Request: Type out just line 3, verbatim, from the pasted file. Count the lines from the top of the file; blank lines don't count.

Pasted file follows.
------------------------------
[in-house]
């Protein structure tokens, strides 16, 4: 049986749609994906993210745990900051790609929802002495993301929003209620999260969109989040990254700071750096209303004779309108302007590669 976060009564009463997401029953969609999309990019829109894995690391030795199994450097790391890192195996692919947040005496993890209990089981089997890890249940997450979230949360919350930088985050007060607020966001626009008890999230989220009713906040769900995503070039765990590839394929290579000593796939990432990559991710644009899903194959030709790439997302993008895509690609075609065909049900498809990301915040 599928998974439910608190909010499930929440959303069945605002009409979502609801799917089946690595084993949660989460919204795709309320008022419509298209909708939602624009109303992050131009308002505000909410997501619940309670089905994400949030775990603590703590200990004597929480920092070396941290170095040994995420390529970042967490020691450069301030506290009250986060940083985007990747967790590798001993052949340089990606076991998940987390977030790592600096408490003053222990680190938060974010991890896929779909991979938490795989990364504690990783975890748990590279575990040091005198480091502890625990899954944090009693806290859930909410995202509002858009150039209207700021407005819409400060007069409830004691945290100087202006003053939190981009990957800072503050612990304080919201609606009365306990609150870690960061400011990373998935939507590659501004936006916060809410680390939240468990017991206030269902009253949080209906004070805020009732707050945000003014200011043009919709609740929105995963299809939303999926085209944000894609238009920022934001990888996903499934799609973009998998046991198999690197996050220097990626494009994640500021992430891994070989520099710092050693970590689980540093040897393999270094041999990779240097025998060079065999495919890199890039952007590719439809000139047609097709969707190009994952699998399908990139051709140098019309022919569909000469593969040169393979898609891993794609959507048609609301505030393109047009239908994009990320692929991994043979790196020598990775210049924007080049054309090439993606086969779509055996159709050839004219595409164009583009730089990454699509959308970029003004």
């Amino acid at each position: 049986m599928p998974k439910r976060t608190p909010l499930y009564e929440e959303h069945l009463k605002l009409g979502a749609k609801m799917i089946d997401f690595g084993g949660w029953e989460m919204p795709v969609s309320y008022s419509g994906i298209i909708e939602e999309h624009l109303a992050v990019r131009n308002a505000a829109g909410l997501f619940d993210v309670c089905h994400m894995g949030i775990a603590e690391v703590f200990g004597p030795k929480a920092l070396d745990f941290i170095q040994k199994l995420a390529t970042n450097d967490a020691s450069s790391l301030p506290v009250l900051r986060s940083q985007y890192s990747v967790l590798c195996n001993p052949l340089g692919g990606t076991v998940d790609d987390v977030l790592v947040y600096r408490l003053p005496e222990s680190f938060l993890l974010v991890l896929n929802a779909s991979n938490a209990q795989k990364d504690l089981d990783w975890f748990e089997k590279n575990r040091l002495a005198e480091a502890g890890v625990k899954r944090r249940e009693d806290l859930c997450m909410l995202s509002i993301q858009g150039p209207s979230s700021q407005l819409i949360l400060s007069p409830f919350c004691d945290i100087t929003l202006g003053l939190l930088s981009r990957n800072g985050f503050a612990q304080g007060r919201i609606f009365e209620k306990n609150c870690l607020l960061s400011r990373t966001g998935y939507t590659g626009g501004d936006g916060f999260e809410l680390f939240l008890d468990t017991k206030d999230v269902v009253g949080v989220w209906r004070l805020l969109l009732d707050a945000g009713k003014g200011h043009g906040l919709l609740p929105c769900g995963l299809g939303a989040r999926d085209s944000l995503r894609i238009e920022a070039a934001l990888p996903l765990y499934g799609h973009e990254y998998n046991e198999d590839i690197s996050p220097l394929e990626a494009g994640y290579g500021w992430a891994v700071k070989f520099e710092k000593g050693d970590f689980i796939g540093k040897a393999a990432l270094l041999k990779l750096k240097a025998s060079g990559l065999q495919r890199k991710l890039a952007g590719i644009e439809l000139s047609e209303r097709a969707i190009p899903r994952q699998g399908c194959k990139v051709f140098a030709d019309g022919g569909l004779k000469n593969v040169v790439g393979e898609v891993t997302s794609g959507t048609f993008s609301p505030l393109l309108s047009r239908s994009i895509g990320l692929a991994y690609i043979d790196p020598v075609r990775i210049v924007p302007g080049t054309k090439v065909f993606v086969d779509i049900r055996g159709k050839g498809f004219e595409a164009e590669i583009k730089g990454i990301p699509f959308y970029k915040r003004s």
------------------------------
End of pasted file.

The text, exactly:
């Amino acid at each position: 049986m599928p998974k439910r976060t608190p909010l499930y009564e929440e959303h069945l009463k605002l009409g979502a749609k609801m799917i089946d997401f690595g084993g949660w029953e989460m919204p795709v969609s309320y008022s419509g994906i298209i909708e939602e999309h624009l109303a992050v990019r131009n308002a505000a829109g909410l997501f619940d993210v309670c089905h994400m894995g949030i775990a603590e690391v703590f200990g004597p030795k929480a920092l070396d745990f941290i170095q040994k199994l995420a390529t970042n450097d967490a020691s450069s790391l301030p506290v009250l900051r986060s940083q985007y890192s990747v967790l590798c195996n001993p052949l340089g692919g990606t076991v998940d790609d987390v977030l790592v947040y600096r408490l003053p005496e222990s680190f938060l993890l974010v991890l896929n929802a779909s991979n938490a209990q795989k990364d504690l089981d990783w975890f748990e089997k590279n575990r040091l002495a005198e480091a502890g890890v625990k899954r944090r249940e009693d806290l859930c997450m909410l995202s509002i993301q858009g150039p209207s979230s700021q407005l819409i949360l400060s007069p409830f919350c004691d945290i100087t929003l202006g003053l939190l930088s981009r990957n800072g985050f503050a612990q304080g007060r919201i609606f009365e209620k306990n609150c870690l607020l960061s400011r990373t966001g998935y939507t590659g626009g501004d936006g916060f999260e809410l680390f939240l008890d468990t017991k206030d999230v269902v009253g949080v989220w209906r004070l805020l969109l009732d707050a945000g009713k003014g200011h043009g906040l919709l609740p929105c769900g995963l299809g939303a989040r999926d085209s944000l995503r894609i238009e920022a070039a934001l990888p996903l765990y499934g799609h973009e990254y998998n046991e198999d590839i690197s996050p220097l394929e990626a494009g994640y290579g500021w992430a891994v700071k070989f520099e710092k000593g050693d970590f689980i796939g540093k040897a393999a990432l270094l041999k990779l750096k240097a025998s060079g990559l065999q495919r890199k991710l890039a952007g590719i644009e439809l000139s047609e209303r097709a969707i190009p899903r994952q699998g399908c194959k990139v051709f140098a030709d019309g022919g569909l004779k000469n593969v040169v790439g393979e898609v891993t997302s794609g959507t048609f993008s609301p505030l393109l309108s047009r239908s994009i895509g990320l692929a991994y690609i043979d790196p020598v075609r990775i210049v924007p302007g080049t054309k090439v065909f993606v086969d779509i049900r055996g159709k050839g498809f004219e595409a164009e590669i583009k730089g990454i990301p699509f959308y970029k915040r003004s």